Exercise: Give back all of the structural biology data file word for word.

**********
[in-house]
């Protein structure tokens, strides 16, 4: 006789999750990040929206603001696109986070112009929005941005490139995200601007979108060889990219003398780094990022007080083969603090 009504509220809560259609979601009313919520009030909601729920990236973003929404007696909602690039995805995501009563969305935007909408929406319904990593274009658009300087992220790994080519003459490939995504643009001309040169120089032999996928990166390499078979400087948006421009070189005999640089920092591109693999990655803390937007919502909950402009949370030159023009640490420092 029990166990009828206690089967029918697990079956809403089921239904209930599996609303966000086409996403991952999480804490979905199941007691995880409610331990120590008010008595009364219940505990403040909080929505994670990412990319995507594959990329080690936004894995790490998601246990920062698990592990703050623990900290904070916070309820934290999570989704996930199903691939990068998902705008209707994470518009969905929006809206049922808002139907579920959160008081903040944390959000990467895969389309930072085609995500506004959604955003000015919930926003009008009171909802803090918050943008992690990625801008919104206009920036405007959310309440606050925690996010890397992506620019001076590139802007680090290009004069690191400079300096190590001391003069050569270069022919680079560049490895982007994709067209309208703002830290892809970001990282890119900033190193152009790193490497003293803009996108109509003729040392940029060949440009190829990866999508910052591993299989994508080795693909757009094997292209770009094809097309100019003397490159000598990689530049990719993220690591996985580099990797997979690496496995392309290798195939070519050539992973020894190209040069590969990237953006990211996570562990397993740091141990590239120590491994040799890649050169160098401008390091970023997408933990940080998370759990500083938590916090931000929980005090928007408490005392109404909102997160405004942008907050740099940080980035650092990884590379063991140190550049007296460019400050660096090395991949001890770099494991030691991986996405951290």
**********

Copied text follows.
[in-house]
């Protein structure tokens, strides 16, 4: 006789999750990040929206603001696109986070112009929005941005490139995200601007979108060889990219003398780094990022007080083969603090 009504509220809560259609979601009313919520009030909601729920990236973003929404007696909602690039995805995501009563969305935007909408929406319904990593274009658009300087992220790994080519003459490939995504643009001309040169120089032999996928990166390499078979400087948006421009070189005999640089920092591109693999990655803390937007919502909950402009949370030159023009640490420092 029990166990009828206690089967029918697990079956809403089921239904209930599996609303966000086409996403991952999480804490979905199941007691995880409610331990120590008010008595009364219940505990403040909080929505994670990412990319995507594959990329080690936004894995790490998601246990920062698990592990703050623990900290904070916070309820934290999570989704996930199903691939990068998902705008209707994470518009969905929006809206049922808002139907579920959160008081903040944390959000990467895969389309930072085609995500506004959604955003000015919930926003009008009171909802803090918050943008992690990625801008919104206009920036405007959310309440606050925690996010890397992506620019001076590139802007680090290009004069690191400079300096190590001391003069050569270069022919680079560049490895982007994709067209309208703002830290892809970001990282890119900033190193152009790193490497003293803009996108109509003729040392940029060949440009190829990866999508910052591993299989994508080795693909757009094997292209770009094809097309100019003397490159000598990689530049990719993220690591996985580099990797997979690496496995392309290798195939070519050539992973020894190209040069590969990237953006990211996570562990397993740091141990590239120590491994040799890649050169160098401008390091970023997408933990940080998370759990500083938590916090931000929980005090928007408490005392109404909102997160405004942008907050740099940080980035650092990884590379063991140190550049007296460019400050660096090395991949001890770099494991030691991986996405951290």